Exercise and Headaches – What’s the Connection?
Exercise is one of the most beneficial things that a person can do for their own body. Some people are concerned about getting an endorphin headache due to exercise, but endorphins are actually a great way to fight headaches naturally. However, there is a connection between exercise and headaches.
Here is some information about the connection between exercise and headaches to help individuals exercise safely and prevent unwanted pain and pressure. With a better understanding about this connection, it is possible to maximize the benefits of exercise while avoiding the risk of subsequent pain.
The Endorphin Headache Connection
When a person exercises, the body releases natural chemicals called endorphins and also enkephalins. Endorphins are considered to be natural painkillers, and enkephalins are natural anti-depressants. In addition to the release of these chemicals during periods of activity, exercise also helps to reduce physical bodily stresses and relieve muscle tension through repetitive movements and stretching.3
Ways to Stop a Headache During Exercise
In some people, exercise can be a trigger for headaches. This may because a person has not eaten properly before exercising, is dehydrated, or isn’t prepared for the level of intensity being attempted.2 It can also result from an increase in blood pressure from exertion.1 When a headache begins during exercise, slowly decrease the level of intensity or take a break to see if the headache subsides on its own.
How to Help a Headache After Exercise
Exercise-related headaches can typically be treated in a similar way to other types of headaches, including rest, and applying cold packs to the head. Since exercises drains the body’s supply of nutrients, it may also help to eat a nutrient-rich meal with fresh fruits and vegetables after workouts to relieve head pain.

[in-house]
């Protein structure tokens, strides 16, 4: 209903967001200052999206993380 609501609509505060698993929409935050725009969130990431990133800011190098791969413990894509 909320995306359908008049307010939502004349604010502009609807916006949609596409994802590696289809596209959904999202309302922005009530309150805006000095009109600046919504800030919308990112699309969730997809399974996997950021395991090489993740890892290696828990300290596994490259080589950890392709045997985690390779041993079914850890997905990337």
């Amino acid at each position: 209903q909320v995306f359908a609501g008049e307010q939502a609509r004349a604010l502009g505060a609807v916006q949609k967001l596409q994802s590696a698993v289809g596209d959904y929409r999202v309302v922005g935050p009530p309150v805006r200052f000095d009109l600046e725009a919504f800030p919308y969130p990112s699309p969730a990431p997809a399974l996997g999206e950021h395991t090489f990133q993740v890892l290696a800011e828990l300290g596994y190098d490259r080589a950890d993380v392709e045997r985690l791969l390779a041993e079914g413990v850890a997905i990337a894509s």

Avoiding exercise entirely is not a good solution for preventing exercise-induced headaches because working out is so beneficial to all parts of the body and mind. However, it may be necessary to choose a different form of exercise if one type regularly results in head pain. For example, if the high impact of running tends to cause headaches, perhaps it’s time to try cycling, swimming, dance fitness classes, or another form of cardio instead. The important thing is to find exercises that are enjoyable and keep the body active, strong, and flexible.1
Exercise for Migraine Relief
It is very interesting that exercise can lead to headaches, but it is also an effective strategy in relieving headaches too. Exercise for migraine relief is often recommended by doctors as a great way to release the body’s natural painkillers. To utilize exercise as part of a migraine prevention strategy, make sure to stay well-hydrated before, during, and after workouts. It is also recommended to eat a small meal an hour or two before exercising to help stabilize blood sugar levels and prevent cramping. Warm-up and cool-down exercises are a very important part of any workout, so always make sure to gradually ramp up and back down again to ease the body into and out of intense exercise.1
References for Exercise and Headaches – What’s the Connection?
2. Mayo Clinic. Exercise Headaches. Retrieved on September 3, 2019 from https://www.mayoclinic.org/diseases-conditions/exercise-headaches/symptoms-causes/syc-20372276.
3. Mayo Clinic. Exercise and Stress: Get Moving to Manage Stress. Retrieved on September 3, 2019 from https://www.mayoclinic.org/healthy-lifestyle/stress-management/in-depth/exercise-and-stress/art-20044469.
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